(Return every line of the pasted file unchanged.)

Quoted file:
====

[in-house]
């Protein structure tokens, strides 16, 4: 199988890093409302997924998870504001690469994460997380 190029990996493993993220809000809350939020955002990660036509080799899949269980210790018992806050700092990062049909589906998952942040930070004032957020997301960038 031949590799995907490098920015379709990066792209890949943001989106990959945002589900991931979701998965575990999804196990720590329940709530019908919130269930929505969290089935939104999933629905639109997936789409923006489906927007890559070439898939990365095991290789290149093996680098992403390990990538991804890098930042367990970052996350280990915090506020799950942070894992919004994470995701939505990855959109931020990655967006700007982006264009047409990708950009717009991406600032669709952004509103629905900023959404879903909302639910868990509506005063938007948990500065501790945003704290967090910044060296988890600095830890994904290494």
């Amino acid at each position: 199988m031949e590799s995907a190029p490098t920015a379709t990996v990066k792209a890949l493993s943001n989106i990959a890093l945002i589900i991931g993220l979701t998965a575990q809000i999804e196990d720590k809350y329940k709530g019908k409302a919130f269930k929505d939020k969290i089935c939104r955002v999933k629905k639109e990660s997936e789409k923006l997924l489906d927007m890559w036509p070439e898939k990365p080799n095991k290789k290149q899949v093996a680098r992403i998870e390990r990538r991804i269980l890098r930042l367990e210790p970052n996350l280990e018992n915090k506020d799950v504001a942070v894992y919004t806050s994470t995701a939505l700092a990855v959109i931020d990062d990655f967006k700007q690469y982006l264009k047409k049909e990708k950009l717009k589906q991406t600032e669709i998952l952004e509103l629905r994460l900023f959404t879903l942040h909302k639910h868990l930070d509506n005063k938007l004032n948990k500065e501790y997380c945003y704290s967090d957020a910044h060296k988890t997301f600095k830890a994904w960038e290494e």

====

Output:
[in-house]
């Protein structure tokens, strides 16, 4: 199988890093409302997924998870504001690469994460997380 190029990996493993993220809000809350939020955002990660036509080799899949269980210790018992806050700092990062049909589906998952942040930070004032957020997301960038 031949590799995907490098920015379709990066792209890949943001989106990959945002589900991931979701998965575990999804196990720590329940709530019908919130269930929505969290089935939104999933629905639109997936789409923006489906927007890559070439898939990365095991290789290149093996680098992403390990990538991804890098930042367990970052996350280990915090506020799950942070894992919004994470995701939505990855959109931020990655967006700007982006264009047409990708950009717009991406600032669709952004509103629905900023959404879903909302639910868990509506005063938007948990500065501790945003704290967090910044060296988890600095830890994904290494």
């Amino acid at each position: 199988m031949e590799s995907a190029p490098t920015a379709t990996v990066k792209a890949l493993s943001n989106i990959a890093l945002i589900i991931g993220l979701t998965a575990q809000i999804e196990d720590k809350y329940k709530g019908k409302a919130f269930k929505d939020k969290i089935c939104r955002v999933k629905k639109e990660s997936e789409k923006l997924l489906d927007m890559w036509p070439e898939k990365p080799n095991k290789k290149q899949v093996a680098r992403i998870e390990r990538r991804i269980l890098r930042l367990e210790p970052n996350l280990e018992n915090k506020d799950v504001a942070v894992y919004t806050s994470t995701a939505l700092a990855v959109i931020d990062d990655f967006k700007q690469y982006l264009k047409k049909e990708k950009l717009k589906q991406t600032e669709i998952l952004e509103l629905r994460l900023f959404t879903l942040h909302k639910h868990l930070d509506n005063k938007l004032n948990k500065e501790y997380c945003y704290s967090d957020a910044h060296k988890t997301f600095k830890a994904w960038e290494e």